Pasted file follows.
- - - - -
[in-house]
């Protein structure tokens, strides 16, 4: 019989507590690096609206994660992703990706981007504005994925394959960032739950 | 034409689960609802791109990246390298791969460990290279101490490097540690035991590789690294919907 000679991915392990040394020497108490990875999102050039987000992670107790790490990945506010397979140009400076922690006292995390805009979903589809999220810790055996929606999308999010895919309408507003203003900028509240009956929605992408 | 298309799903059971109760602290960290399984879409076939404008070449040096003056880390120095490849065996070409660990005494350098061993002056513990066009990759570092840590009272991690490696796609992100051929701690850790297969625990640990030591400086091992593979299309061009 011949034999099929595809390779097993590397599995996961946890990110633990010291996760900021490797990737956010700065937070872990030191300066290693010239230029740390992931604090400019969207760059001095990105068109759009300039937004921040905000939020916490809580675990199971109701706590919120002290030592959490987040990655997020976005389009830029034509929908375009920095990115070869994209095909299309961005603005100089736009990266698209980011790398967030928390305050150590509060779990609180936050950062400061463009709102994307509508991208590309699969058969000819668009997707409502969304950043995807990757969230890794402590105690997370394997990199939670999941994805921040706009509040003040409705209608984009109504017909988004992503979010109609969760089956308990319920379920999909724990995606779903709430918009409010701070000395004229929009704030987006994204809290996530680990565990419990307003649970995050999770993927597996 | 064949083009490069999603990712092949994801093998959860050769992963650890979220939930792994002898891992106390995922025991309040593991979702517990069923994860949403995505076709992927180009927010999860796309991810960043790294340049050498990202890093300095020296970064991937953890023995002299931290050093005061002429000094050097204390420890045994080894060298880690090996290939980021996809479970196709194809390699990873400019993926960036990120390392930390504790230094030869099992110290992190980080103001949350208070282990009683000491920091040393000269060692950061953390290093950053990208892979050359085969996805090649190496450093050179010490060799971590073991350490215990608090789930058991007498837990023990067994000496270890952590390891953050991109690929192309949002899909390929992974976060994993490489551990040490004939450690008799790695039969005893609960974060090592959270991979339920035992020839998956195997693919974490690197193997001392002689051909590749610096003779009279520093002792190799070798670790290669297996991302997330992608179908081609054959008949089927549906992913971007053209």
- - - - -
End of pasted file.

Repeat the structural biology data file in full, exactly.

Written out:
[in-house]
């Protein structure tokens, strides 16, 4: 019989507590690096609206994660992703990706981007504005994925394959960032739950 | 034409689960609802791109990246390298791969460990290279101490490097540690035991590789690294919907 000679991915392990040394020497108490990875999102050039987000992670107790790490990945506010397979140009400076922690006292995390805009979903589809999220810790055996929606999308999010895919309408507003203003900028509240009956929605992408 | 298309799903059971109760602290960290399984879409076939404008070449040096003056880390120095490849065996070409660990005494350098061993002056513990066009990759570092840590009272991690490696796609992100051929701690850790297969625990640990030591400086091992593979299309061009 011949034999099929595809390779097993590397599995996961946890990110633990010291996760900021490797990737956010700065937070872990030191300066290693010239230029740390992931604090400019969207760059001095990105068109759009300039937004921040905000939020916490809580675990199971109701706590919120002290030592959490987040990655997020976005389009830029034509929908375009920095990115070869994209095909299309961005603005100089736009990266698209980011790398967030928390305050150590509060779990609180936050950062400061463009709102994307509508991208590309699969058969000819668009997707409502969304950043995807990757969230890794402590105690997370394997990199939670999941994805921040706009509040003040409705209608984009109504017909988004992503979010109609969760089956308990319920379920999909724990995606779903709430918009409010701070000395004229929009704030987006994204809290996530680990565990419990307003649970995050999770993927597996 | 064949083009490069999603990712092949994801093998959860050769992963650890979220939930792994002898891992106390995922025991309040593991979702517990069923994860949403995505076709992927180009927010999860796309991810960043790294340049050498990202890093300095020296970064991937953890023995002299931290050093005061002429000094050097204390420890045994080894060298880690090996290939980021996809479970196709194809390699990873400019993926960036990120390392930390504790230094030869099992110290992190980080103001949350208070282990009683000491920091040393000269060692950061953390290093950053990208892979050359085969996805090649190496450093050179010490060799971590073991350490215990608090789930058991007498837990023990067994000496270890952590390891953050991109690929192309949002899909390929992974976060994993490489551990040490004939450690008799790695039969005893609960974060090592959270991979339920035992020839998956195997693919974490690197193997001392002689051909590749610096003779009279520093002792190799070798670790290669297996991302997330992608179908081609054959008949089927549906992913971007053209």